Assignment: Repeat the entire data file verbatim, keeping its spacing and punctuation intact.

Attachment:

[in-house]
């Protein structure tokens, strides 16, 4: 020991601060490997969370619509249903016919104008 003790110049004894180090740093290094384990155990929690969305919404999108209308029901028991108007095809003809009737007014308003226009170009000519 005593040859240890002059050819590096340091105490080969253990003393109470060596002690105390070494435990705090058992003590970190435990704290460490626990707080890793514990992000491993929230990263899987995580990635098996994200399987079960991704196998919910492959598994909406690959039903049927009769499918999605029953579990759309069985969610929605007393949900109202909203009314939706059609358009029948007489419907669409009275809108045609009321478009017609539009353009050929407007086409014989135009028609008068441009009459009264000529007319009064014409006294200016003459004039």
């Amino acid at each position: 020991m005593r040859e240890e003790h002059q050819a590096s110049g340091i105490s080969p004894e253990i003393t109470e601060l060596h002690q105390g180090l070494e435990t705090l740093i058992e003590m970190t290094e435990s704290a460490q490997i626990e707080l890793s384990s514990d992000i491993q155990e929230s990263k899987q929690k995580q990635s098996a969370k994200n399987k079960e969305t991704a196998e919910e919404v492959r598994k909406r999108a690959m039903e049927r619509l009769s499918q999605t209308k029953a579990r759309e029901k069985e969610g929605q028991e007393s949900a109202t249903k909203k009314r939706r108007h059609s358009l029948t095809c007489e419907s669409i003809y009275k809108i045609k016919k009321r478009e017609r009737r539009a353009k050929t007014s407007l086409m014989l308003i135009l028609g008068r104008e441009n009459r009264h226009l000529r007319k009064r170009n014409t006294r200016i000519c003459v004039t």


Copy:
[in-house]
């Protein structure tokens, strides 16, 4: 020991601060490997969370619509249903016919104008 003790110049004894180090740093290094384990155990929690969305919404999108209308029901028991108007095809003809009737007014308003226009170009000519 005593040859240890002059050819590096340091105490080969253990003393109470060596002690105390070494435990705090058992003590970190435990704290460490626990707080890793514990992000491993929230990263899987995580990635098996994200399987079960991704196998919910492959598994909406690959039903049927009769499918999605029953579990759309069985969610929605007393949900109202909203009314939706059609358009029948007489419907669409009275809108045609009321478009017609539009353009050929407007086409014989135009028609008068441009009459009264000529007319009064014409006294200016003459004039």
């Amino acid at each position: 020991m005593r040859e240890e003790h002059q050819a590096s110049g340091i105490s080969p004894e253990i003393t109470e601060l060596h002690q105390g180090l070494e435990t705090l740093i058992e003590m970190t290094e435990s704290a460490q490997i626990e707080l890793s384990s514990d992000i491993q155990e929230s990263k899987q929690k995580q990635s098996a969370k994200n399987k079960e969305t991704a196998e919910e919404v492959r598994k909406r999108a690959m039903e049927r619509l009769s499918q999605t209308k029953a579990r759309e029901k069985e969610g929605q028991e007393s949900a109202t249903k909203k009314r939706r108007h059609s358009l029948t095809c007489e419907s669409i003809y009275k809108i045609k016919k009321r478009e017609r009737r539009a353009k050929t007014s407007l086409m014989l308003i135009l028609g008068r104008e441009n009459r009264h226009l000529r007319k009064r170009n014409t006294r200016i000519c003459v004039t």